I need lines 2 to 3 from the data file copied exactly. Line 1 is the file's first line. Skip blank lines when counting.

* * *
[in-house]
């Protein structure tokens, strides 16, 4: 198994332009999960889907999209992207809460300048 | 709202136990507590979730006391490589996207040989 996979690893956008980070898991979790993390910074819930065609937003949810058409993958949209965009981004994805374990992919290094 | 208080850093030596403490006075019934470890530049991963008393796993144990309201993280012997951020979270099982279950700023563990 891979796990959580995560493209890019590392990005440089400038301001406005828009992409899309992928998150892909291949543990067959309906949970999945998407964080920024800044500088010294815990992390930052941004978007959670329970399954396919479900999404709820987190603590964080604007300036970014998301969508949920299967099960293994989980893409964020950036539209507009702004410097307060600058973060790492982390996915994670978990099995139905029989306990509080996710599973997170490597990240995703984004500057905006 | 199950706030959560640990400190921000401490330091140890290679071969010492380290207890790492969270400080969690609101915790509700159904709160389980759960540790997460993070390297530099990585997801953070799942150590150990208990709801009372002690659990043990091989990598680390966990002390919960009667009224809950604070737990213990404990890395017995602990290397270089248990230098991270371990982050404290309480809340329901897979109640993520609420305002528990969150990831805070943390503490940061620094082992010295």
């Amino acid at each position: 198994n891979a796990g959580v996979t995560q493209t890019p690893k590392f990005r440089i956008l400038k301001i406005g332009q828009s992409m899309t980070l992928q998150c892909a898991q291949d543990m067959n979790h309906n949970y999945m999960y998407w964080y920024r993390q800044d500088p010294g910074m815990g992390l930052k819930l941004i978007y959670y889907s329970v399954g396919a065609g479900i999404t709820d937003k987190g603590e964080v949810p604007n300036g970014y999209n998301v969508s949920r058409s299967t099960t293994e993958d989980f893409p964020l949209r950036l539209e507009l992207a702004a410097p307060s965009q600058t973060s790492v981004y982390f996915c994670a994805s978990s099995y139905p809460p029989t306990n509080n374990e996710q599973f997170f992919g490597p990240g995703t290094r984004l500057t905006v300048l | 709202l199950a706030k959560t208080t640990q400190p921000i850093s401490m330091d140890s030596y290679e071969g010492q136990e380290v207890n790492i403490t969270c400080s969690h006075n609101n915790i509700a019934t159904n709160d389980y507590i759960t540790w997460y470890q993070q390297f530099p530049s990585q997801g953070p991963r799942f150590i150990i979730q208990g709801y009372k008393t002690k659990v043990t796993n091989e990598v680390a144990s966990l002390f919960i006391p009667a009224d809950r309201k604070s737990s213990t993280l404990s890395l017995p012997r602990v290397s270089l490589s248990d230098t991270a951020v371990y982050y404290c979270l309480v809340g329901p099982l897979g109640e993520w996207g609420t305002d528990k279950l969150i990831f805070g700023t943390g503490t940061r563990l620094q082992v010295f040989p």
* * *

């Protein structure tokens, strides 16, 4: 198994332009999960889907999209992207809460300048 | 709202136990507590979730006391490589996207040989 996979690893956008980070898991979790993390910074819930065609937003949810058409993958949209965009981004994805374990992919290094 | 208080850093030596403490006075019934470890530049991963008393796993144990309201993280012997951020979270099982279950700023563990 891979796990959580995560493209890019590392990005440089400038301001406005828009992409899309992928998150892909291949543990067959309906949970999945998407964080920024800044500088010294815990992390930052941004978007959670329970399954396919479900999404709820987190603590964080604007300036970014998301969508949920299967099960293994989980893409964020950036539209507009702004410097307060600058973060790492982390996915994670978990099995139905029989306990509080996710599973997170490597990240995703984004500057905006 | 199950706030959560640990400190921000401490330091140890290679071969010492380290207890790492969270400080969690609101915790509700159904709160389980759960540790997460993070390297530099990585997801953070799942150590150990208990709801009372002690659990043990091989990598680390966990002390919960009667009224809950604070737990213990404990890395017995602990290397270089248990230098991270371990982050404290309480809340329901897979109640993520609420305002528990969150990831805070943390503490940061620094082992010295």
């Amino acid at each position: 198994n891979a796990g959580v996979t995560q493209t890019p690893k590392f990005r440089i956008l400038k301001i406005g332009q828009s992409m899309t980070l992928q998150c892909a898991q291949d543990m067959n979790h309906n949970y999945m999960y998407w964080y920024r993390q800044d500088p010294g910074m815990g992390l930052k819930l941004i978007y959670y889907s329970v399954g396919a065609g479900i999404t709820d937003k987190g603590e964080v949810p604007n300036g970014y999209n998301v969508s949920r058409s299967t099960t293994e993958d989980f893409p964020l949209r950036l539209e507009l992207a702004a410097p307060s965009q600058t973060s790492v981004y982390f996915c994670a994805s978990s099995y139905p809460p029989t306990n509080n374990e996710q599973f997170f992919g490597p990240g995703t290094r984004l500057t905006v300048l | 709202l199950a706030k959560t208080t640990q400190p921000i850093s401490m330091d140890s030596y290679e071969g010492q136990e380290v207890n790492i403490t969270c400080s969690h006075n609101n915790i509700a019934t159904n709160d389980y507590i759960t540790w997460y470890q993070q390297f530099p530049s990585q997801g953070p991963r799942f150590i150990i979730q208990g709801y009372k008393t002690k659990v043990t796993n091989e990598v680390a144990s966990l002390f919960i006391p009667a009224d809950r309201k604070s737990s213990t993280l404990s890395l017995p012997r602990v290397s270089l490589s248990d230098t991270a951020v371990y982050y404290c979270l309480v809340g329901p099982l897979g109640e993520w996207g609420t305002d528990k279950l969150i990831f805070g700023t943390g503490t940061r563990l620094q082992v010295f040989p």